This research is an attempt to define ”presentness” in documentary film. Presentness is a term I have borrowed from performance studies where it describes a feeling when actors are unusually present. I use it here to describe moments of intense focus, uncertainty, a connection or an unexpectedness between the people I film, and myself. Considering myself a ”social actor”, I apply Goffman’s work on performance in everyday life to help me understand the performances taking place in front of and behind the camera. As method, I have created ”retroscripts”, transcripts of recordings I made for a film where I talk to my friends about growing up in a multicultural society. I analyse these encounters, trying to understand when and why moments can lead to a feeling of presentness. Diary entries contribute a biographical element, charting my own interest and awareness of my performance as a filmmaker. This practise-based research develops previous discussions on performance by using the transcripts to place theory in the real world of filmmaking. It connects conversations on identity by Hall, which are closely related to the subject matter of the recordings themselves, with performance theory as developed by Fischer-Lichte. It approaches theory as a way of interpreting what takes place and as a practical tool for becoming a better filmmaker. The research engages with the work of other filmmakers with an interest in performance (Asquith, McAllister), through their films and theoretical contributions. Documentary filmmakers are split in their attitudes towards performance. Some try to get beneath the ’mask’, others examine the mask itself to see what it tells us about the image we project of ourselves. Inspired by Goffman, I focus on the cracks in between, when the mask comes on or off, believing these moments to contain a spark of now and a potential for presentness. I draw parallels with different acting techniques and propose that filmmakers can benefit from learning from the preparation of actors. While acknowledging that presentness in film is a subjective experience and its perception by an audience is dependent on context, my research suggests a better understanding of the performance of a filmmaker can help her create the conditions for presentness to occur in the creation of filmic material.
Aesthetics of Ambiguity : A critical assessment of in-person reenactment and multifaceted temporality in the films of Pedro CostaHustad, Maria Charlotte January 2023 (has links)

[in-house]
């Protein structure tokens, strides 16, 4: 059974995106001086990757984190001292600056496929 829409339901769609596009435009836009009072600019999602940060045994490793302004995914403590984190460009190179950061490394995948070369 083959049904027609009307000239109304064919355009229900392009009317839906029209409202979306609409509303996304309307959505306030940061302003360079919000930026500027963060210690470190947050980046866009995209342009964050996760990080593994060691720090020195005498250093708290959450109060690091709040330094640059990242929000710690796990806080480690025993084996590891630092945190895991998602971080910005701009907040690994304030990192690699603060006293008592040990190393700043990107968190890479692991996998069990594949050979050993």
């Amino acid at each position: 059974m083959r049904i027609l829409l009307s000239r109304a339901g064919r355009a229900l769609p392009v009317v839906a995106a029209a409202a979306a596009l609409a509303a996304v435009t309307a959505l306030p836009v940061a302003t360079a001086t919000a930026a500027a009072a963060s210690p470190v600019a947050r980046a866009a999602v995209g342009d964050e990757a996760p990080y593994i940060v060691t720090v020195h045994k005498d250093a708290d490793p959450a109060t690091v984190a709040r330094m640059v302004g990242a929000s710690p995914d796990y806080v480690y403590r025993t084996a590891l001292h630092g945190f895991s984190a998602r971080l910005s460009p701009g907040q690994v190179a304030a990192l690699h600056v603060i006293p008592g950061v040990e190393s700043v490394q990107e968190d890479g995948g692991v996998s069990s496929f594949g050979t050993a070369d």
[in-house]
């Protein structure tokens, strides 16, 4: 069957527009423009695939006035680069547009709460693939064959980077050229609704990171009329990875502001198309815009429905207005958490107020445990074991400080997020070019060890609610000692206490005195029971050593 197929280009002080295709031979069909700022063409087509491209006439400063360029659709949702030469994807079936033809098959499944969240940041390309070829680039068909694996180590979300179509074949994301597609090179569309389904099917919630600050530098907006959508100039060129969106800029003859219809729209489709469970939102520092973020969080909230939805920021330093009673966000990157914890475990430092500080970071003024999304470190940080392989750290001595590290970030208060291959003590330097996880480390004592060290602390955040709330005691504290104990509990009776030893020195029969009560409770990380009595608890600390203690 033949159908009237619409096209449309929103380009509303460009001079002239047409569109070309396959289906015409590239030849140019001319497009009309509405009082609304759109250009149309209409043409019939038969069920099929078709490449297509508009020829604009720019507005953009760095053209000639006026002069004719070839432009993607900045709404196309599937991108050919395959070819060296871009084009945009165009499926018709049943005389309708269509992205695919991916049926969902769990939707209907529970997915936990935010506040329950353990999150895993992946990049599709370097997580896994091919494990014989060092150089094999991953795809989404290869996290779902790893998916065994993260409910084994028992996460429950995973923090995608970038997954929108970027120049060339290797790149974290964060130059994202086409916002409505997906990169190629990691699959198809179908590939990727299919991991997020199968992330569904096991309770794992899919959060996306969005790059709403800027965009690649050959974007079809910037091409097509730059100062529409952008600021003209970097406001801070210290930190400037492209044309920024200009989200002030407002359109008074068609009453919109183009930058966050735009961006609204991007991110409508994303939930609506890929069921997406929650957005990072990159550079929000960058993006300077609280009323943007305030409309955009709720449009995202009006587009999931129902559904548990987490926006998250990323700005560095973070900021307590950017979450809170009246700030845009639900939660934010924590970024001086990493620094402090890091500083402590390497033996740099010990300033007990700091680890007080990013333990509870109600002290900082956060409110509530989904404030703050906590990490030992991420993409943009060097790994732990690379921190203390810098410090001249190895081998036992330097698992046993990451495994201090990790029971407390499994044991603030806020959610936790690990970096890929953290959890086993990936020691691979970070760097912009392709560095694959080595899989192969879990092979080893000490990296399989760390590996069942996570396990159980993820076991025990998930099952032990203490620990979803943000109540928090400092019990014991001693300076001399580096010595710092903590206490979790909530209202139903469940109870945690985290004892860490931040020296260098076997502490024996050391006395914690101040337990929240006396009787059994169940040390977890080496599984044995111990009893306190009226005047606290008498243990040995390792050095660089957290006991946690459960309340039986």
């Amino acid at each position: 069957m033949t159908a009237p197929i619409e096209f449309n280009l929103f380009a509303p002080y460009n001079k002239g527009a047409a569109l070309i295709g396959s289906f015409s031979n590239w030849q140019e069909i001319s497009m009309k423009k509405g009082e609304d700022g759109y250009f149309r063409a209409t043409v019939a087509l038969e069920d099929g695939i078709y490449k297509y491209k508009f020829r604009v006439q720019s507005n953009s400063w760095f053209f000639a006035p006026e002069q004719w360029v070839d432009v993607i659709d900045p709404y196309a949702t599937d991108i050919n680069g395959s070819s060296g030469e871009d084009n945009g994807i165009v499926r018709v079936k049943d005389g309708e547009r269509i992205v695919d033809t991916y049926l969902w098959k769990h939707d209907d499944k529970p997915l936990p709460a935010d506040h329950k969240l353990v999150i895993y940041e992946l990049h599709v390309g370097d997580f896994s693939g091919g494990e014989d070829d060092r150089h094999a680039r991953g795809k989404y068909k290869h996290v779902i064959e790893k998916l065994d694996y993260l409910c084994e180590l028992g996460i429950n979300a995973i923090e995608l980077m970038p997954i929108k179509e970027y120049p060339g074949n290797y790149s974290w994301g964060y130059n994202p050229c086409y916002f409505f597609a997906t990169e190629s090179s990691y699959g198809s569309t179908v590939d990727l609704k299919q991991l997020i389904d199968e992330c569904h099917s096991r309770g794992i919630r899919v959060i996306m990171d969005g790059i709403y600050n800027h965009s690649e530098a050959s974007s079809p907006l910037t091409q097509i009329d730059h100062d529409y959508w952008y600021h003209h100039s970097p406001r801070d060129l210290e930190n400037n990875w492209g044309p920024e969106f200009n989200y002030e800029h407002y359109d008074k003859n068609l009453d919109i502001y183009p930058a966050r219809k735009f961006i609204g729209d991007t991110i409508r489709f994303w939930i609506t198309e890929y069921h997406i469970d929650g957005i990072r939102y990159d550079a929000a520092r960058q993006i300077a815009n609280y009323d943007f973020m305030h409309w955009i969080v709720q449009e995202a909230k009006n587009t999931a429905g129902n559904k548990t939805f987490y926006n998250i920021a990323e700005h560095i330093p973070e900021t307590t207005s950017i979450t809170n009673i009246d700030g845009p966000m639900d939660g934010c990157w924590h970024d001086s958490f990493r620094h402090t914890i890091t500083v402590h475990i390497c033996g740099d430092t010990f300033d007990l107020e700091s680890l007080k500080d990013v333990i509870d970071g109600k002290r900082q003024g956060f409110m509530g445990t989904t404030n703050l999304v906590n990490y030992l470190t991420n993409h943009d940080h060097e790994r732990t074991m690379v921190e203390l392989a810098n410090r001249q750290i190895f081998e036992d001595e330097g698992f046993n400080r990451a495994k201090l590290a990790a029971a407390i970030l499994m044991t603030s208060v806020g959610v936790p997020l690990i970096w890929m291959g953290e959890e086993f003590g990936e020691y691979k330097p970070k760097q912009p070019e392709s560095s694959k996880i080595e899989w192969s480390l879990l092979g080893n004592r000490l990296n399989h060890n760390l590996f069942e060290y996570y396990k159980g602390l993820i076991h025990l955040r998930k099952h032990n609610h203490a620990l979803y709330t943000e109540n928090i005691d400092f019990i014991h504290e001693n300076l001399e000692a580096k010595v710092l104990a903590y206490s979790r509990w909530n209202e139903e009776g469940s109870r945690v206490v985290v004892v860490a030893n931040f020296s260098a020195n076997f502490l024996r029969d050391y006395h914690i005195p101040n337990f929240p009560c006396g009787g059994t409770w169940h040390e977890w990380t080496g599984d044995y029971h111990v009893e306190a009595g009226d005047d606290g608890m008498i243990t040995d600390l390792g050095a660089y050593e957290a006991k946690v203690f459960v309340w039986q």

This thesis investigates temporal dimensions of reenactment in experimental filmmaking, with a particular focus on the prominent use of this practice in the cinema of Portuguese director Pedro Costa. The research analyzes the non-professional actors’ performances in Costa’s films and broadly explores the implications of cinematic in-person reenactment, a term coined by Ivone Margulies. More specifically, the analysis sets out to challenge the predominant discourse of documentary reenactment by bringing closer attention to the intricate expression and materiality of cinematic temporality in these films, an approach that is also informed by Gilles Deleuze’s notion of the crystal-image. This concept, I argue, enriches our understanding of temporality in relation to reenactment, and ultimately also the impact Costa’s images have in providing us with a more attentive acknowledgment of the cinematic screen event. The aesthetics activated in these works exemplify what I call aesthetics of ambiguity. Contributing to the scholarly debate on reenactment within cinema studies, this work offers new perspectives on the phenomenon from the conceptual, aesthetic, and phenomenological examples of these films. The aesthetics of Costa exemplifies the temporal ambiguity that manifests itself in instances of in-person reenactments. I argue that this aesthetics challenge – and possibly also enrich - the predominant discourse of cinematic reenactment, by loosening its traditional connection to documentary filmmaking and examining it beyond categories of the real and the fictional.
Kennedy, Addison F.
12 August 2020
No description available.
Building Bridges Through Visual Manifestations of Statelessness : Decolonial feminism and coalitional engagement against denial of genocide in the Dominican Republicİşleyen, Melike January 2022 (has links)